How to help someone with chronic fatigue syndrome?
October 16, 2007 7:49 PM   Subscribe

An older female relative who lives in the midwest has recently been diagnosed with chronic fatigue syndrome. She's been suffering from it for a few years already, so she's in bed most of the time at this point. What can I do to help?

I'd like to send her something to help out, but the amount of information on the web is overwhelming. What's recommended and would be good to try first? Natural nutritional supplements (nothing artificial please), tai chi videos, health diary, anything?

There are also very few doctors in the area that have experience with this disease and they all have waiting lists that are months long (her past doctors all told her to see a psychiatrist). Her husband is unsupportive (thinks if she just exercised more she'd be better) and English is not her first language. So if you have advice on anything she can do to cope in the meantime, that would be really helpful. I read somewhere that warm baths before bedtime help you sleep better?

I've set up a throwaway cfsrelative@gmail.com if you have further questions. Thank you.
posted by anonymous to Health & Fitness (9 answers total)
 
Send her a good book or a good movie or something else to do while in bed. Unless you are very close with this relative (and have already been discussing treatment with her), don't send nutritional supplements, etc. There are a very large number of things that various people have suggested might help with CFS and she should be able to pick for herself which (if any) she wants to try. If you are close, you can help her sort through the available info and choose some things to try.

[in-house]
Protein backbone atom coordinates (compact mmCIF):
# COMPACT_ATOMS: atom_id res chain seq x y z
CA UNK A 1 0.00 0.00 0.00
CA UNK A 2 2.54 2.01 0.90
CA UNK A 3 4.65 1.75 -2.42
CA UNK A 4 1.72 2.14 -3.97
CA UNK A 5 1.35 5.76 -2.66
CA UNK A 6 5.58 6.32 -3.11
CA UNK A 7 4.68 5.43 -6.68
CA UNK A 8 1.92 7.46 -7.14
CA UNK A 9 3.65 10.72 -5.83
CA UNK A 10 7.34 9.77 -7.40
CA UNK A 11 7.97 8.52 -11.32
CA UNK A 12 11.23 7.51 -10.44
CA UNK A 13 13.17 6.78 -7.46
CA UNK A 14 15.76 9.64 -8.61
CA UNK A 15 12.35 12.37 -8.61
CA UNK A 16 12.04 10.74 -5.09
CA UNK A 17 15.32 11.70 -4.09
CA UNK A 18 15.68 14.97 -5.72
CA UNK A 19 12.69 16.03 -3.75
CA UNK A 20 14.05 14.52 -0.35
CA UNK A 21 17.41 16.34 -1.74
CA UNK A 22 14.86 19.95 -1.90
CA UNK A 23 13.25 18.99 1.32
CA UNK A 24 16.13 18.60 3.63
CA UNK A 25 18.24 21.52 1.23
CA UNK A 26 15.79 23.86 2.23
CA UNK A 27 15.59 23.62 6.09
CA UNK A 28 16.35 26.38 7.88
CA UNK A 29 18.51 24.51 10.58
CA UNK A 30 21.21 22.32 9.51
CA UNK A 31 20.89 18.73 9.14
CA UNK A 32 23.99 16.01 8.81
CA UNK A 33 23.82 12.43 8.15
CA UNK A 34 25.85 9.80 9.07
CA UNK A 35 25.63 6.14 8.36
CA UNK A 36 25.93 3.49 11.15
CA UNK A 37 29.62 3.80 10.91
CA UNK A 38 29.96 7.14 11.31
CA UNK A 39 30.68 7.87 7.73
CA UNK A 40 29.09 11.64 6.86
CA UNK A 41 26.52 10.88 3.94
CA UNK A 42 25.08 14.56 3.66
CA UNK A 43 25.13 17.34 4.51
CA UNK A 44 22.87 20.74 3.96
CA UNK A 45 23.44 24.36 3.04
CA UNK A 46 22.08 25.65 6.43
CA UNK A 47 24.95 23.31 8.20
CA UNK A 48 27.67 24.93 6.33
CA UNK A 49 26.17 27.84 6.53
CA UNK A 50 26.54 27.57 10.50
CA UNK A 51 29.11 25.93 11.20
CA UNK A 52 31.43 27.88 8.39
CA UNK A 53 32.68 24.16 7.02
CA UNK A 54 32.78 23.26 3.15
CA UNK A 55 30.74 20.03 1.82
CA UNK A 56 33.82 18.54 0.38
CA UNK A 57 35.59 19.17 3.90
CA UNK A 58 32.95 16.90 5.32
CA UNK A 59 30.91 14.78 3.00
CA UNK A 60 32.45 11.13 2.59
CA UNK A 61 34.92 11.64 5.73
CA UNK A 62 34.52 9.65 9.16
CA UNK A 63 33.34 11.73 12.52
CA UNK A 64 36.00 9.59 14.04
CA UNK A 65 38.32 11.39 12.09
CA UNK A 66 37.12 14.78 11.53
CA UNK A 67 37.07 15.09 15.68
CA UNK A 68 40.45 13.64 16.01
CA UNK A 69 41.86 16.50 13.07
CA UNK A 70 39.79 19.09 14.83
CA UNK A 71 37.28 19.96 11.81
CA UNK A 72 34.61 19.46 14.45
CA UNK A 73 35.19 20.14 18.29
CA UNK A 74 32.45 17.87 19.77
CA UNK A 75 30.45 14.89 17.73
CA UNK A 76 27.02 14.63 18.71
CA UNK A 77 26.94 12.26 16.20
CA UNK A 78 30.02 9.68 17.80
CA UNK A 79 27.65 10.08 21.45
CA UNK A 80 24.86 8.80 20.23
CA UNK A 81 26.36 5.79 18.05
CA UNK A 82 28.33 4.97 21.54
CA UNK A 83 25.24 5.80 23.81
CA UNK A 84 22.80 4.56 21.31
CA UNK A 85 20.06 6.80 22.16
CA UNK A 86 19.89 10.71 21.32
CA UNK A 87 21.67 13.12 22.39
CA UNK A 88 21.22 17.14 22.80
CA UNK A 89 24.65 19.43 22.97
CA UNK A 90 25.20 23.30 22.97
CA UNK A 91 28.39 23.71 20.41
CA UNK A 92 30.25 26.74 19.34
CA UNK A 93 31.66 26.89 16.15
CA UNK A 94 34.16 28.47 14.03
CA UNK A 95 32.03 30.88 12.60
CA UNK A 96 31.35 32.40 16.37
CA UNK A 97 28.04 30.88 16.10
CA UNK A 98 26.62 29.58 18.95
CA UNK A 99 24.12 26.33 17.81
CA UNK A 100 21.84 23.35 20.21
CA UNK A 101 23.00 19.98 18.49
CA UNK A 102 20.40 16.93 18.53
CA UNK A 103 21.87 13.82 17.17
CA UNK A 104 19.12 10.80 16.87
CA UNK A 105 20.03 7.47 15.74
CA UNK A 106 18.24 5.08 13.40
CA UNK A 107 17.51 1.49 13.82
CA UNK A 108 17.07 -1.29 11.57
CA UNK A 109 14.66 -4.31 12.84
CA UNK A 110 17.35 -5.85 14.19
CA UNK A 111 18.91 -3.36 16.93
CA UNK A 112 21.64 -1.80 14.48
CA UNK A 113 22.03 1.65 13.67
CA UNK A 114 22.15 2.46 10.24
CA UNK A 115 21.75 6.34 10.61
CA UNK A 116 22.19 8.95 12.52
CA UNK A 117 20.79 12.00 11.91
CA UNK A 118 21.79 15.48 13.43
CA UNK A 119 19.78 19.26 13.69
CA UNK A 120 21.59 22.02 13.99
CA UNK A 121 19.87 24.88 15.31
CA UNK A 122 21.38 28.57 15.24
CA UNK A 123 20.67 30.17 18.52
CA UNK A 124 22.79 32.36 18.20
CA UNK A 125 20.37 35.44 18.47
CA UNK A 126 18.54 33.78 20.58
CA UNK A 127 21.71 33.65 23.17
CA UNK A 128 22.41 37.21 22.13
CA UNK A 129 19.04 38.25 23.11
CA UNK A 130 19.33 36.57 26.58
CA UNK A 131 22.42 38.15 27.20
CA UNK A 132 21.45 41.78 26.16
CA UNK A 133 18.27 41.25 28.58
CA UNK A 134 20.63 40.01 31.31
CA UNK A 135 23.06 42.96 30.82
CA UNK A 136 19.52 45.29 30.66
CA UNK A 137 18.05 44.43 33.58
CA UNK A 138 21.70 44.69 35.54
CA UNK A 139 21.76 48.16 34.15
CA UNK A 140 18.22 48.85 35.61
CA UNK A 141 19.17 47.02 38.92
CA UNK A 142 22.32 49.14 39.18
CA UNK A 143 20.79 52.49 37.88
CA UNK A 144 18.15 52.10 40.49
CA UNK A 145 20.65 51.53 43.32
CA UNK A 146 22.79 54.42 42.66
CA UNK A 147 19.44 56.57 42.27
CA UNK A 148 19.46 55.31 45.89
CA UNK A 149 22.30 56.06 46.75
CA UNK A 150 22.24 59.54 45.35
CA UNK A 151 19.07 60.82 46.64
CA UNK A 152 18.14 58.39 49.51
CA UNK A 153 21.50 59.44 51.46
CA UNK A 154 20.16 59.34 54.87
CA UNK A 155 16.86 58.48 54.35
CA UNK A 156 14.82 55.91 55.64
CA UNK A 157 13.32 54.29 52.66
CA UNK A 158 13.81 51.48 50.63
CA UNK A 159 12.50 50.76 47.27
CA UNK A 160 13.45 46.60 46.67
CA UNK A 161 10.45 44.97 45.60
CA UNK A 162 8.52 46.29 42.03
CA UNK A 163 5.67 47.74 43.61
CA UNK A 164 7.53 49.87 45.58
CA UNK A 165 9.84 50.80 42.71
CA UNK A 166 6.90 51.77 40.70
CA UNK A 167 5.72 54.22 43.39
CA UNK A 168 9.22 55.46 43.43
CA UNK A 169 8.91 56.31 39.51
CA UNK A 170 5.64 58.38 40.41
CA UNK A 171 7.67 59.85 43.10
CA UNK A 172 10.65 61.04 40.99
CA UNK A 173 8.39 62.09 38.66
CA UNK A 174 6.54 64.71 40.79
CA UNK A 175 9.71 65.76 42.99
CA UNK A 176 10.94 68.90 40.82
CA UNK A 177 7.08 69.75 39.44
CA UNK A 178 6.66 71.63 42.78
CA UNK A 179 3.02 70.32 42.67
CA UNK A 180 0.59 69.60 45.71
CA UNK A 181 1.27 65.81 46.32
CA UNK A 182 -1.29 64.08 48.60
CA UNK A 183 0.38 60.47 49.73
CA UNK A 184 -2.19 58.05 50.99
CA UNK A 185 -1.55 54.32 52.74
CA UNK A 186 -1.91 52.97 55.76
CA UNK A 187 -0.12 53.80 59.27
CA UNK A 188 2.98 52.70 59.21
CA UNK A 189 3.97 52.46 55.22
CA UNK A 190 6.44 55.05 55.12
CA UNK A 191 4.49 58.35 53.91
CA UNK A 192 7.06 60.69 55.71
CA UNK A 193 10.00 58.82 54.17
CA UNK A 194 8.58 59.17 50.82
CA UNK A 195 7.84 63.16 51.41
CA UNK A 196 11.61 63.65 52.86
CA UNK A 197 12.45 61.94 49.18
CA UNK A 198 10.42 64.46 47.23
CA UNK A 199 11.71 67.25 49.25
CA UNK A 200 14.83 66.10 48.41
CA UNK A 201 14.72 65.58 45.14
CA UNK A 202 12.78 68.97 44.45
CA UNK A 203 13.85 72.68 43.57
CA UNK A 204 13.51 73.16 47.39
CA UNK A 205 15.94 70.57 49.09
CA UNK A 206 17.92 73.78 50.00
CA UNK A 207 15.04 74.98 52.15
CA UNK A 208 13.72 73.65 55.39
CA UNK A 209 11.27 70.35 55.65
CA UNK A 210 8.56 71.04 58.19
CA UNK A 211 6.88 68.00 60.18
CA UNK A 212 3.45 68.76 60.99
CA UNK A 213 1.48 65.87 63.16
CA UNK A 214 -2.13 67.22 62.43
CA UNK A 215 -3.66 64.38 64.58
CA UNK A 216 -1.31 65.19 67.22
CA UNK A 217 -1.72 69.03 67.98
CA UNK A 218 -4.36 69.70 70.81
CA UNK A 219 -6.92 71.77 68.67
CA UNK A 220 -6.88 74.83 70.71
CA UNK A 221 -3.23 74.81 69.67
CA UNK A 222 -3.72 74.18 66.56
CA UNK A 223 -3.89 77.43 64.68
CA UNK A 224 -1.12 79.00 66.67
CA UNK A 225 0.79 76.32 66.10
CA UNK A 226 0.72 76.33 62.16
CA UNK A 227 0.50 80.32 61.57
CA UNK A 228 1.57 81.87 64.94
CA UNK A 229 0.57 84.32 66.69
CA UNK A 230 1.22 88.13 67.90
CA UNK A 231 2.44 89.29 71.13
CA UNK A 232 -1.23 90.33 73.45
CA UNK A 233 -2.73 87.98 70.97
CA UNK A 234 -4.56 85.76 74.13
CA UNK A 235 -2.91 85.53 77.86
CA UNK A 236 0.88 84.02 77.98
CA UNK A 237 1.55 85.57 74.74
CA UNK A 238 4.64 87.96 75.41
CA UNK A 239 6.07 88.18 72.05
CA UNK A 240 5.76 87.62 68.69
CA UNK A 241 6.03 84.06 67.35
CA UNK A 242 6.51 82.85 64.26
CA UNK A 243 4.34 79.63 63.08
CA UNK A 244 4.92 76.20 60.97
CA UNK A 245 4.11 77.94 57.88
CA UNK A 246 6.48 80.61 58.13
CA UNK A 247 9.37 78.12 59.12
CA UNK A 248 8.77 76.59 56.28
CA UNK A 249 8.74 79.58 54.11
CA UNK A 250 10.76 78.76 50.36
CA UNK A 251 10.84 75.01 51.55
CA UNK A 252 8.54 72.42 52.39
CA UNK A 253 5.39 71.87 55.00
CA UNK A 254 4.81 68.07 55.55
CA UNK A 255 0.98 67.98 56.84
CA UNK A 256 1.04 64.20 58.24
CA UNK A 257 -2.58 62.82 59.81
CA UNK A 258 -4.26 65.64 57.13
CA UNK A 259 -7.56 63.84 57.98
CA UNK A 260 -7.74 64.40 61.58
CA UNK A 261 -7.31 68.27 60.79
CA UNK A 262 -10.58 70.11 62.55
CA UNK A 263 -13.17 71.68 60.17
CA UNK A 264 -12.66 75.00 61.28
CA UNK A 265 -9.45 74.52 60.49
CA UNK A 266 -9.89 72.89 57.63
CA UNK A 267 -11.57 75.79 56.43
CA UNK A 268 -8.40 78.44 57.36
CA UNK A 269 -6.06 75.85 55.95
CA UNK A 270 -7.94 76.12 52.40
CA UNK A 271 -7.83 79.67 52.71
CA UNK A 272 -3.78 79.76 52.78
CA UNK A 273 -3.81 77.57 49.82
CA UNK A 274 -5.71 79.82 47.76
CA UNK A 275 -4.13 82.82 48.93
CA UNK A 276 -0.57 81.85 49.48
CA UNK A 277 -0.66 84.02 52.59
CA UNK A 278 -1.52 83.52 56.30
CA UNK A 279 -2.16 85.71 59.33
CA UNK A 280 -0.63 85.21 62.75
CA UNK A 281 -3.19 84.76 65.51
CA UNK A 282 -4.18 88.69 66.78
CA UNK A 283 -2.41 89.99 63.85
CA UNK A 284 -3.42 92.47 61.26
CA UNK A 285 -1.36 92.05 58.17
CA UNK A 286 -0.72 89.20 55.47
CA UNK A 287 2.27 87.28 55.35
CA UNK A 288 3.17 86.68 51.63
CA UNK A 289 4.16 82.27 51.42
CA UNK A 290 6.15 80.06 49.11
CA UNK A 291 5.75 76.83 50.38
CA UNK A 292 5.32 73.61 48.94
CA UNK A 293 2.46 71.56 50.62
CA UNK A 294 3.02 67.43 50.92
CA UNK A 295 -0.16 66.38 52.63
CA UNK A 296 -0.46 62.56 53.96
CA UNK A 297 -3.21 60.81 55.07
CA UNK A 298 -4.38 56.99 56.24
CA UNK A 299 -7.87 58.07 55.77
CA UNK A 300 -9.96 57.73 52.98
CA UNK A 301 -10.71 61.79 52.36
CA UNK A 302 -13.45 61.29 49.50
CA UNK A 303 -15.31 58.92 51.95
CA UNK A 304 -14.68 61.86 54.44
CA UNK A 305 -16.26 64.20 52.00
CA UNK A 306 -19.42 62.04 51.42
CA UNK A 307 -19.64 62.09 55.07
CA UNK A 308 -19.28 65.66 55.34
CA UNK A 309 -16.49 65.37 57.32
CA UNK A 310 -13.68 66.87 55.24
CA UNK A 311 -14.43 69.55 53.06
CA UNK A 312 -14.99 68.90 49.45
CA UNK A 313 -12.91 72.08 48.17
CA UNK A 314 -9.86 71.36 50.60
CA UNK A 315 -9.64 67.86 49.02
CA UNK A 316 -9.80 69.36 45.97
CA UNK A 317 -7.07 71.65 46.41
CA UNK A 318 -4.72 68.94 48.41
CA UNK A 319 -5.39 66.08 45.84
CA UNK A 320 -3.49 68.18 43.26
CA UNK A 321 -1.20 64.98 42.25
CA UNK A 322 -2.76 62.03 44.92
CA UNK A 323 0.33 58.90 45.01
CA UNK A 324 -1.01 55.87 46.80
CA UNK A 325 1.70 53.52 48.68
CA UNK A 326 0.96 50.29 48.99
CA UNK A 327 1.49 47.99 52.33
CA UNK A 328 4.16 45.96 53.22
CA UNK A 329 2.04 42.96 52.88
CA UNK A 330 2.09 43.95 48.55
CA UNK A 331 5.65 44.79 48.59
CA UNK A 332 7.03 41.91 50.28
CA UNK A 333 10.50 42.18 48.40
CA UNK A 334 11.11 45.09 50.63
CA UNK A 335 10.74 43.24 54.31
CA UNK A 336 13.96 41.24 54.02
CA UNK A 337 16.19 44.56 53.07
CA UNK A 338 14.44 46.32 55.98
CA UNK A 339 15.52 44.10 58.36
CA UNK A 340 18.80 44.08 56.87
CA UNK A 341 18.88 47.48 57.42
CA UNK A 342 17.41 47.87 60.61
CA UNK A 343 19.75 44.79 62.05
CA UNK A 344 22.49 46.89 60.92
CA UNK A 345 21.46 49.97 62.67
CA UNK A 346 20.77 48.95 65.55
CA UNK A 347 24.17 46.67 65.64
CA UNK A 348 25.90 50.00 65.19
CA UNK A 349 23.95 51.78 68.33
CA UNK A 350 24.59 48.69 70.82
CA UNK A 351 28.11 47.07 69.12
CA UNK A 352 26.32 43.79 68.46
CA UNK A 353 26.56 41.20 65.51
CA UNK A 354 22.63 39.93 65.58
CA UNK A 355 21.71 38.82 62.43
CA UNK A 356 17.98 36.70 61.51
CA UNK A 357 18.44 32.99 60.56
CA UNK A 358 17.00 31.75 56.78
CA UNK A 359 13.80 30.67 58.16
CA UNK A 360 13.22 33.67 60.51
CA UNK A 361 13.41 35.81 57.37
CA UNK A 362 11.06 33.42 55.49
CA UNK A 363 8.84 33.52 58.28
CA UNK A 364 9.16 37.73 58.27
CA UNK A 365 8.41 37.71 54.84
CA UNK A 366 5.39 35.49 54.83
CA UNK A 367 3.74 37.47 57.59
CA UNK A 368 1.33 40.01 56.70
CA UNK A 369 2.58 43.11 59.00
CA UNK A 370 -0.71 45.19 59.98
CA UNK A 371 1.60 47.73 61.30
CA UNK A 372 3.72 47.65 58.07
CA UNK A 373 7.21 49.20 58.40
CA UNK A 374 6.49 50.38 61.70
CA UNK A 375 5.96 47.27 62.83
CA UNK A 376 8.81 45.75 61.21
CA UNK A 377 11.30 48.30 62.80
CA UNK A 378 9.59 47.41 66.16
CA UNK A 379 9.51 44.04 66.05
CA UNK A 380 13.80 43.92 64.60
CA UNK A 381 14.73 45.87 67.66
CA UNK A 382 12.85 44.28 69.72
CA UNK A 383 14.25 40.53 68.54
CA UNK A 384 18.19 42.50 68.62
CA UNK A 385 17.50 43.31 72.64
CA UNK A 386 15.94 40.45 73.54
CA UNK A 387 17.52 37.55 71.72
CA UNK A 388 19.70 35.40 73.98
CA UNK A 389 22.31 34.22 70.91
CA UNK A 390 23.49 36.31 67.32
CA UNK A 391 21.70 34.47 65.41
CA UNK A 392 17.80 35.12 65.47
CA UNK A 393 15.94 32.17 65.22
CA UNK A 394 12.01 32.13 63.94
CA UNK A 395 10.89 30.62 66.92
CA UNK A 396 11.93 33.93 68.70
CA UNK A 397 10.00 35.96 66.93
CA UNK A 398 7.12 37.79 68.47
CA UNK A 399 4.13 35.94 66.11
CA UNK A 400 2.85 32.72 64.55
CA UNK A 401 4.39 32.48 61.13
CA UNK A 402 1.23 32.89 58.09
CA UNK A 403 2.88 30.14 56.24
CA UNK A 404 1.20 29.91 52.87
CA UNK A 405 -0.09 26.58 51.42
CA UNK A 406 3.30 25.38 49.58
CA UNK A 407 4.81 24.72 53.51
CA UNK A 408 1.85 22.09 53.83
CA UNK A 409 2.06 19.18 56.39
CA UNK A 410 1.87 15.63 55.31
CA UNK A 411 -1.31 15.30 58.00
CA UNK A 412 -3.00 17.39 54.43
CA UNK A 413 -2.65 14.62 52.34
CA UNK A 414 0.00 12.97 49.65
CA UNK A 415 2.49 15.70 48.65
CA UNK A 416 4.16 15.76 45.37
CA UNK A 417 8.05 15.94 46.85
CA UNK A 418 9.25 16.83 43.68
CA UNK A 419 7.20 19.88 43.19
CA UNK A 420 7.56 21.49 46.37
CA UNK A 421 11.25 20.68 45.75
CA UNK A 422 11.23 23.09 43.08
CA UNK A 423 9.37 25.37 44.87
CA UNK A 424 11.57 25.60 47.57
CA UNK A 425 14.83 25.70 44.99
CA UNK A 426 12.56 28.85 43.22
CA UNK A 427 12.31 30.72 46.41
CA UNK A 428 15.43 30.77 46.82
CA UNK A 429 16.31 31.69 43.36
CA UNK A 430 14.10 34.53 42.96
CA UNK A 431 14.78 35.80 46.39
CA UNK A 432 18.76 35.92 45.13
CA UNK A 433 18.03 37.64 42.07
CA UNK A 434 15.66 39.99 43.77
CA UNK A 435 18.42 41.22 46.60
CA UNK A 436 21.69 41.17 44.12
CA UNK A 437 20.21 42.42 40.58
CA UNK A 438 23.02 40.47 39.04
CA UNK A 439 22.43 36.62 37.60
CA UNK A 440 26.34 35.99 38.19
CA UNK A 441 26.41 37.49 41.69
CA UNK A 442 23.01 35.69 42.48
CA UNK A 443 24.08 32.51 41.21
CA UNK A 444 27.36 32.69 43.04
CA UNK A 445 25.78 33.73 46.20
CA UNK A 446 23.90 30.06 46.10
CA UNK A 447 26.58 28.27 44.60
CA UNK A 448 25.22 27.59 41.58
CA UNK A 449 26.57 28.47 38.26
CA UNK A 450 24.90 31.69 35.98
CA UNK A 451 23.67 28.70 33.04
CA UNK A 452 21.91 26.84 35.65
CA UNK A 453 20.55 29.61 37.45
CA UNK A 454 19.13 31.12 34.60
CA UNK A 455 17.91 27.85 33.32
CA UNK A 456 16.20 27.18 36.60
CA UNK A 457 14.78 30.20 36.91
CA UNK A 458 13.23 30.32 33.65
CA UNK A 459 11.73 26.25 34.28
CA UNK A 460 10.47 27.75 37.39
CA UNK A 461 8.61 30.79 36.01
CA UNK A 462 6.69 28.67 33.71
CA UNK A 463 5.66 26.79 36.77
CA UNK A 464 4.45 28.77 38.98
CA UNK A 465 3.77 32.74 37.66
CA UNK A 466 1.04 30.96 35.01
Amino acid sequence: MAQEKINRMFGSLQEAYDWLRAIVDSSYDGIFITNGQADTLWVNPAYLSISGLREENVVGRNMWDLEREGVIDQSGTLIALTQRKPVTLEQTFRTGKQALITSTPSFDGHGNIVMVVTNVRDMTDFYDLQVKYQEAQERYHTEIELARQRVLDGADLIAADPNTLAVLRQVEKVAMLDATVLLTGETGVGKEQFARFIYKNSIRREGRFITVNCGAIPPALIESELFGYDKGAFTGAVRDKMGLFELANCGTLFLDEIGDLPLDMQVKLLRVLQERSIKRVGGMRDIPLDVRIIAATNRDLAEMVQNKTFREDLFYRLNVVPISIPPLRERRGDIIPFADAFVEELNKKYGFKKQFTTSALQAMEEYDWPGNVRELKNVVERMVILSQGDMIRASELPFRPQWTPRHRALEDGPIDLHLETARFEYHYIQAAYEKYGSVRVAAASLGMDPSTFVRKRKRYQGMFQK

If her husband is not supportive, the thing she probably needs most is emotional support. Being in bed all day can (obviously) be isolating as well. Phone calls/visits would surely be appreciated.

Shouldn't the doctor who diagnosed her be able to help with treatment?
posted by ssg at 8:13 PM on October 16, 2007


I've had myalgic encephalomyelitis (not going to get into the M.E./CFS fight here) for three years and am currently housebound myself.

If English isn't her first language and she doesn't have a good support system, maybe helping her locate and get in to see a supportive, well-informed doctor could help. If you are close to her, that could mean making phone calls, assembling, filling out, mailing or faxing forms to help her get her past charts and test results together and writing a health history. In preparing for the visit, you could help her track her symptoms so she can provide a picture of what her current situation is like. You could help her put together a list of questions she wants to ask the doctor.

Find out how she is most comfortable communicating and ask how you can help her. If she is bedbound, phone conversations may be more than she can do. Make sure she has access to a computer - a laptop would be best - and the internet. If she doesn't have a bed desk for her computer, you could get her one. I use the Laptop Laidback.

If her partner is a native English speaker, you could send him to A Hummingbird's Guide to read more about what she is experiencing. That site, which is written by Jodi Bassett, a very well-read person with M.E., spells out in no uncertain terms that exercise beyond the affected person's level of ability (which can be incredibly low) can be very dangerous. Jodi also has a list of best books on M.E.

Read that site yourself, too, and offer her and her husband all the emotional support you can. This illness is a misery - because it is between specialties, poorly understood by most doctors, disputed by ill-informed people, and muddied by multiple definitions, not to mention that it's debilitating and currently incurable.